When you hear the phrase "suicidal Proust expert," comedy isn't necessarily the first thing that comes to mind.
It helps that Frank, one part of the dysfunctional family tree at the center of "Little Miss Sunshine," is played by Steve Carell. The movie was shot before Carell became a full-fledged movie star thanks to "The 40 Year-Old Virgin" and before "The Office" made him one of television's most acclaimed leading men.
"I have said before that I was just hoping to work as an actor," Carell notes. "So, this last year has been surreal. And I am always the type of person who is waiting for the other shoe to drop and for it to peter out and end. And if it does that's fine, I've kind of prepared for it myself in some ways, because I feel it's safer to do that. As soon as I start buying into it, and saying, 'Well, here we go. Its gonna be all gravy from here on out,' that's when you go off the cliff in my mind. So, I enjoy it and it's great and it's exciting, but I also don't' expect it to continue like this. It's self-preservation -- to guard against inflating it in my mind."
It's no wonder, then, that Carell had no trouble drawing on a well of melancholy to play Uncle Frank, the aforementioned Proust scholar who decides to end his life after his lover leaves him for a rival academic. When it's suggested that as a comic, he may have experienced rejection and dejection every so often, Carell chuckles and immediately cuts in.
"Every so often? How about 20 years of it?" he says. "But, it's also you can become kind of numb from the rejection as well. And I think that's something that happens with actors quite often is that you just start to expect it and anticipate it. So, in terms of this I just thought about the personal rejections I've encountered in my life and the disappointments. Everyone has had those moments where you just feel hopeless and self pitying and sorrowful and you feel like there really is no light at the end of the tunnel."
As Carell plays the part, though, Frank may be depressed, but he's never depressing. The "Daily Show" alum brings a dead-pan spark to every line of dialogue and draws laughter from every withering glance.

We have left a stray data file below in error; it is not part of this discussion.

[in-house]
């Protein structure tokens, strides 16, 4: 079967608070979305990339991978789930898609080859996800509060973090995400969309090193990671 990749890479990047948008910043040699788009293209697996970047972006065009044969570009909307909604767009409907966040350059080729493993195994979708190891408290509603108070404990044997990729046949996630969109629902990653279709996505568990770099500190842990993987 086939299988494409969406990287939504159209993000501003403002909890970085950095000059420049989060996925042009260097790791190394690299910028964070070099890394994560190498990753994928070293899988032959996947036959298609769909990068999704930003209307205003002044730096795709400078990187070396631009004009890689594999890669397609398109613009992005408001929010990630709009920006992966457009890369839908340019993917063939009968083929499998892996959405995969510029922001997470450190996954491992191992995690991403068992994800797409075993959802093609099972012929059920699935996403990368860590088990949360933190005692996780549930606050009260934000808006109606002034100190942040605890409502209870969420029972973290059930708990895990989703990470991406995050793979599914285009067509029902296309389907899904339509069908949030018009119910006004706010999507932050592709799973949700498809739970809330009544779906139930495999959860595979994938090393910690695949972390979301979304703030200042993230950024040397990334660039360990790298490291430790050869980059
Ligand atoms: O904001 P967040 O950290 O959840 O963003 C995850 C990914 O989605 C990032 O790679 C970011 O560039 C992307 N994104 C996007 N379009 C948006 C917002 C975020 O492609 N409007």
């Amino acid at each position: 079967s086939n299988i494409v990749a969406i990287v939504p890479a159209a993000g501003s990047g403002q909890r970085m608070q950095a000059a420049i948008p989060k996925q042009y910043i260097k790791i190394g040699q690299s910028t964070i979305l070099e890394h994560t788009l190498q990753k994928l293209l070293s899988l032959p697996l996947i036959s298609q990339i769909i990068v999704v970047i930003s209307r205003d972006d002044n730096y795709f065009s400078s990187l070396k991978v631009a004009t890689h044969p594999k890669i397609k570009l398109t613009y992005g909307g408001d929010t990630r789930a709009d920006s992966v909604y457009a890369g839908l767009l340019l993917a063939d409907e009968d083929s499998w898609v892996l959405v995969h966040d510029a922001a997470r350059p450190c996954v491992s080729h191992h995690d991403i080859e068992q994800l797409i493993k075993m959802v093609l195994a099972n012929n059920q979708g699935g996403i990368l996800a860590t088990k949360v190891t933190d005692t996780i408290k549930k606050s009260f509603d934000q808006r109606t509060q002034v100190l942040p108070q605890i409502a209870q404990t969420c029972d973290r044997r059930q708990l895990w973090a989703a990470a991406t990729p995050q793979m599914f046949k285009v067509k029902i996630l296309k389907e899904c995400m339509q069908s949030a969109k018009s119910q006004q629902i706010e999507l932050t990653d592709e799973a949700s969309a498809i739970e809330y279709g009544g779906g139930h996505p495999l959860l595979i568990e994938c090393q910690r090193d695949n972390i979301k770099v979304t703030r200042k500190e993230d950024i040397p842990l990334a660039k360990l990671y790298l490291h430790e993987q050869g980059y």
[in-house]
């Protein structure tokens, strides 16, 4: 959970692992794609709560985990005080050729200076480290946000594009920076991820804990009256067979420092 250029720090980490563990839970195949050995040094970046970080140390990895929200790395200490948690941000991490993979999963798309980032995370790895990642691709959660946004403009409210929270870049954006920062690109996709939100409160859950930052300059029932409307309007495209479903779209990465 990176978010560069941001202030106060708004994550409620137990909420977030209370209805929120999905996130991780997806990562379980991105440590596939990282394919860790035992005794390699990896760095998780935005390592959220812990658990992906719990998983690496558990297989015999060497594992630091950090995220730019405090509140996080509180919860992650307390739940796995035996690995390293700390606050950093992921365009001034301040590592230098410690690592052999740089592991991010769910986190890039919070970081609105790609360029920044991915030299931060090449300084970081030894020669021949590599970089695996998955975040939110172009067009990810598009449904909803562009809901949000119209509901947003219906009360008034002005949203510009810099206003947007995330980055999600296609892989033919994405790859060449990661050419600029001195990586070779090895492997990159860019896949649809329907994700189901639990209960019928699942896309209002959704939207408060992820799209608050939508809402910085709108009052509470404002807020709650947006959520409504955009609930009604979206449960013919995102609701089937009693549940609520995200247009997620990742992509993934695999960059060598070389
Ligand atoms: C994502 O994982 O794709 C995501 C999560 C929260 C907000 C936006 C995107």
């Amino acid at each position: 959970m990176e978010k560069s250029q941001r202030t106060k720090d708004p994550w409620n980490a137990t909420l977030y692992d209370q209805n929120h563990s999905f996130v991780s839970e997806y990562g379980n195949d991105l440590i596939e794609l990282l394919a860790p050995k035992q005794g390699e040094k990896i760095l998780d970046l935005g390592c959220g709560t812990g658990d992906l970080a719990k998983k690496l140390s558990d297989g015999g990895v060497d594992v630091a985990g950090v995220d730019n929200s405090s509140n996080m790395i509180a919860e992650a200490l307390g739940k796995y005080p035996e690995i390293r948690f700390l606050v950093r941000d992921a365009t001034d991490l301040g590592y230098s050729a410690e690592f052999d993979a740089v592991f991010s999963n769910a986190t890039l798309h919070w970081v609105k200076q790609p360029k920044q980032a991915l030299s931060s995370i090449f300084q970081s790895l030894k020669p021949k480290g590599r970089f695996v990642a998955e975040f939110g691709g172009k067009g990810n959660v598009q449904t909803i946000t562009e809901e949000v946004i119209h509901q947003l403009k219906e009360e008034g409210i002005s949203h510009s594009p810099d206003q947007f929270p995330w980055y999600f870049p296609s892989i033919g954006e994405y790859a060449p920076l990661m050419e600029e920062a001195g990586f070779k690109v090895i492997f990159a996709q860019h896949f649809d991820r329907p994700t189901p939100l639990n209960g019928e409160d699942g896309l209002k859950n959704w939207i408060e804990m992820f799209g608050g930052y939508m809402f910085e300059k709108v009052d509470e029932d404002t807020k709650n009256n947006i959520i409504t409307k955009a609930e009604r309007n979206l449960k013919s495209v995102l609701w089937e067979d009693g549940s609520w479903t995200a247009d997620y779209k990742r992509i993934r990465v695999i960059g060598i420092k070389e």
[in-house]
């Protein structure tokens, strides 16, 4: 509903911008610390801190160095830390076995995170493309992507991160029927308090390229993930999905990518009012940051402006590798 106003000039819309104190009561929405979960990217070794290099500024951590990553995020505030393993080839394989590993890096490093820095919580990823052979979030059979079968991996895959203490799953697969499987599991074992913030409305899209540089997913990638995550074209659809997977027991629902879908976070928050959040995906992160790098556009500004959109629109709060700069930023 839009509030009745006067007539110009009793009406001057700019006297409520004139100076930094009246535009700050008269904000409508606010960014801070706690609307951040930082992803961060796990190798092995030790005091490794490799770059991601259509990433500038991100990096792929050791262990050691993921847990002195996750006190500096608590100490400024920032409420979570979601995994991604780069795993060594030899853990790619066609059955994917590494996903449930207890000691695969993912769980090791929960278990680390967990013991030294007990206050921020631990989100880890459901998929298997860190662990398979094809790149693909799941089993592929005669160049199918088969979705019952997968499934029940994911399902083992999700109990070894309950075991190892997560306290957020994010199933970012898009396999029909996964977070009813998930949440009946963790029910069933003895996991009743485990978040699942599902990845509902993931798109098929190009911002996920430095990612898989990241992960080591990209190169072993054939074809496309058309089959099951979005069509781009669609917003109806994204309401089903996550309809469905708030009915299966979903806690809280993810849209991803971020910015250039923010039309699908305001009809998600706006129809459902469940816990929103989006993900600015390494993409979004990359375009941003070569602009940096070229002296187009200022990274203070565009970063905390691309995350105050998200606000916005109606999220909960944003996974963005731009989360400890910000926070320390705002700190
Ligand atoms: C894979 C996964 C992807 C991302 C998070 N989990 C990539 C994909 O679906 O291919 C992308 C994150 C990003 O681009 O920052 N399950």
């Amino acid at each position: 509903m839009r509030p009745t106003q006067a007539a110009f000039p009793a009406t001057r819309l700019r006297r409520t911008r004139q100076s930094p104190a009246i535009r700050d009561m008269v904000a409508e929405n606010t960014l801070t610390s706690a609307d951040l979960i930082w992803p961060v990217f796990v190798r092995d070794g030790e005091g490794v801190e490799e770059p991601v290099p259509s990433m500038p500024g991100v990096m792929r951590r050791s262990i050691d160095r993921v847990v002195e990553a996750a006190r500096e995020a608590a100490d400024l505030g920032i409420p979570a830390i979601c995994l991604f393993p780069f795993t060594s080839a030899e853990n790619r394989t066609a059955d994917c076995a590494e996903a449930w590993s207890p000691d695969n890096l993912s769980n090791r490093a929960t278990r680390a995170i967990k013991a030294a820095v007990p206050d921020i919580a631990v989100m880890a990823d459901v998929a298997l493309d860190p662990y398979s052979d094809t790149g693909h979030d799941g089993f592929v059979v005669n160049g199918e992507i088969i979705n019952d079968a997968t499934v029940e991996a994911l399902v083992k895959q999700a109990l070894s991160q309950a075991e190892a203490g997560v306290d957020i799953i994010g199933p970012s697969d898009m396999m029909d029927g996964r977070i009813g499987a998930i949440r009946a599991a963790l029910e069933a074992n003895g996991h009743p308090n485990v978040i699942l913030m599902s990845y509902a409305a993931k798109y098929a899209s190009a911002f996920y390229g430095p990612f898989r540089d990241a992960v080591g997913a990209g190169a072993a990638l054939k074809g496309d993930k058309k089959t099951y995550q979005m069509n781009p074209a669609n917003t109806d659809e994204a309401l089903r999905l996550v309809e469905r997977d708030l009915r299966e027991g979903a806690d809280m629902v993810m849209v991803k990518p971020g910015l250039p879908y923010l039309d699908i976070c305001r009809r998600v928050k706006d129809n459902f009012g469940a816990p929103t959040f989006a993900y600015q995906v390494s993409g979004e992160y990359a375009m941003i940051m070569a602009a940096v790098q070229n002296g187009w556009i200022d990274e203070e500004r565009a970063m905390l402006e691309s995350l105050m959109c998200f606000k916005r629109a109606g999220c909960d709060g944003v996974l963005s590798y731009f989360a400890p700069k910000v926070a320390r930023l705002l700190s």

"I don't think you are laughing at these people. I think you are laughing in consideration of them," Carell insists. "And in a sense what I enjoy doing in the movie and why I enjoyed being a part of it was that I think the acting was fairly real and fairly organic and I think it's funnier because of that. When you get a sense that these are living characters and not these overly created situations. You start to care and be involved. I think they always say, 'Comedy is tragedy plus time.' Which is sort of true. Maybe comedy is tragedy without that much time."
Carell will be concentrating more on the comedy than the tragedy in his upcoming projects. His long anticipated big screen version of "Get Smart" is expected to finally shoot next spring and he's already completed work on "Evan Almighty," a "Bruce Almighty" sequel that he promises will be even more mainstream than the audience pleasing "Little Miss Sunshine."
"It's a very different animal," he says. 'Evan Almighty' is such a different movie tonally. 'Evan Almighty' will be a very broad comedy that casts a large net. It will be PG. It will be very inoffensive and very sweet. And it will definitely try to appeal to more of a family audience."
"Little Miss Sunshine" is already in limited release and will go wider with each passing week. Check your local listings.
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